Cameroonian newspaper editor jailed for defamation
|Publisher||Committee to Protect Journalists|
|Publication Date||15 April 2014|
|Cite as||Committee to Protect Journalists, Cameroonian newspaper editor jailed for defamation, 15 April 2014, available at: http://www.refworld.org/docid/539ebbb723.html [accessed 23 January 2017]|
|Disclaimer||This is not a UNHCR publication. UNHCR is not responsible for, nor does it necessarily endorse, its content. Any views expressed are solely those of the author or publisher and do not necessarily reflect those of UNHCR, the United Nations or its Member States.|
New York, April 15, 2014 – Authorities in Cameroon should release a newspaper editor who has been imprisoned since March 29 after being convicted of criminal defamation, the Committee to Protect Journalists said today. On Friday, a judge postponed indefinitely a bail hearing for Amungwa Tanyi Nicodemus, according to news reports.
On March 10, a court in the northwestern city of Bamenda sentenced Nicodemus, publisher and editor of the private weekly The Monitor, to four months in prison and ordered him to pay 10 million CFA francs in damages (US$21,000), his defense lawyer, Yijofmen Kol, told CPJ. The journalist was not at the trial, news reports said. He is being held at a prison in Bamenda.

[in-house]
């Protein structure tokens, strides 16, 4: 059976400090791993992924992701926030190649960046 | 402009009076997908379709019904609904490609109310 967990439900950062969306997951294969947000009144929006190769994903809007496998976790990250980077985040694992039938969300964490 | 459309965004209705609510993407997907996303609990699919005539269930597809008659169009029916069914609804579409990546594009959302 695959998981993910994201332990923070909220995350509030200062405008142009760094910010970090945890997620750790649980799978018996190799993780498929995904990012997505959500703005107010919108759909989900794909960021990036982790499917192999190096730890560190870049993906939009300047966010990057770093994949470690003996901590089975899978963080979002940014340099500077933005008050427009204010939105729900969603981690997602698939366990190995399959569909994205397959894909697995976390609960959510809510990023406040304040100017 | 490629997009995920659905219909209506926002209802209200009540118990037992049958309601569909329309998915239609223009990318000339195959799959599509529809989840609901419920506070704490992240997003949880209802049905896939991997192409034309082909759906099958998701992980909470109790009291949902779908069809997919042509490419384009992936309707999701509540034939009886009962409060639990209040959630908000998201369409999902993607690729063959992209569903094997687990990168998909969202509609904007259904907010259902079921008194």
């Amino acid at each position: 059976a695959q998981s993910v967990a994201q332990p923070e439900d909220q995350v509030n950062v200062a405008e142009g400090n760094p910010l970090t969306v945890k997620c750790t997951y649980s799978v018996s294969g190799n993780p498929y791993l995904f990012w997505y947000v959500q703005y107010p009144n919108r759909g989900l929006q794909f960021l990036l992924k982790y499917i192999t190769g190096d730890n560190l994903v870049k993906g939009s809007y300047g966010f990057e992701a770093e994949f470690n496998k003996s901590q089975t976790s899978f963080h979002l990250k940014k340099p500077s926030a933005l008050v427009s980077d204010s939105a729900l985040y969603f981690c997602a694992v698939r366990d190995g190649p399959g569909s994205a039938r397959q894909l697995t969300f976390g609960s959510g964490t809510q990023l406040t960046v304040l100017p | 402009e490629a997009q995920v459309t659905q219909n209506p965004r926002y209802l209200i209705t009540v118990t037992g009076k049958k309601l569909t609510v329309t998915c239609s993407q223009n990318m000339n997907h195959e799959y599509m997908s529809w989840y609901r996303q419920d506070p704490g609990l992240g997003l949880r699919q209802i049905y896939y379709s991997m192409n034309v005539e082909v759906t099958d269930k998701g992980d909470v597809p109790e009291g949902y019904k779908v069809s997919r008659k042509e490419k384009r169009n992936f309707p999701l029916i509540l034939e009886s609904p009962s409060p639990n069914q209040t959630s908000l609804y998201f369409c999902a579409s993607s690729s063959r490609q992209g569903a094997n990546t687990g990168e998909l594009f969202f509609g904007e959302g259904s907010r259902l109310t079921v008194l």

Kol told CPJ he has appealed the conviction and that a hearing is scheduled for April 28.
The charges were based on a complaint filed by the Cameroon Co-operative Credit Union League (CAMCCUL), an umbrella body of cooperative credit unions, over a series of articles published in The Monitor. The articles alleged, among other things, that the microfinance institution had used and distributed unlicensed software, embezzled funds, and engaged in bribery, according to a copy of the judgment which CPJ obtained. CAMCCUL denied the allegations.
The court also accused Nicodemus of failing to respond to a summons that had allegedly been served to him on December 16, according to the judgment. Kol told CPJ the journalist never received any notice of proceedings against him. The court issued an arrest warrant for Nicodemus after the verdict was announced, and he was picked up by police in the capital, Yaoundé, before being taken to Bamenda, according to Kol.
The African Union's special rapporteur on freedom of expression and access to information has called for the repeal of criminal defamation laws on the continent.
"Defamation complaints against the press should be settled before civil court. Journalists are too often sent to prison in order to suppress allegations of corruption," said CPJ Africa Advocacy Coordinator Mohamed Keita. "We call on authorities in Bamenda to release Amungwa Tanyi Nicodemus pending his appeal."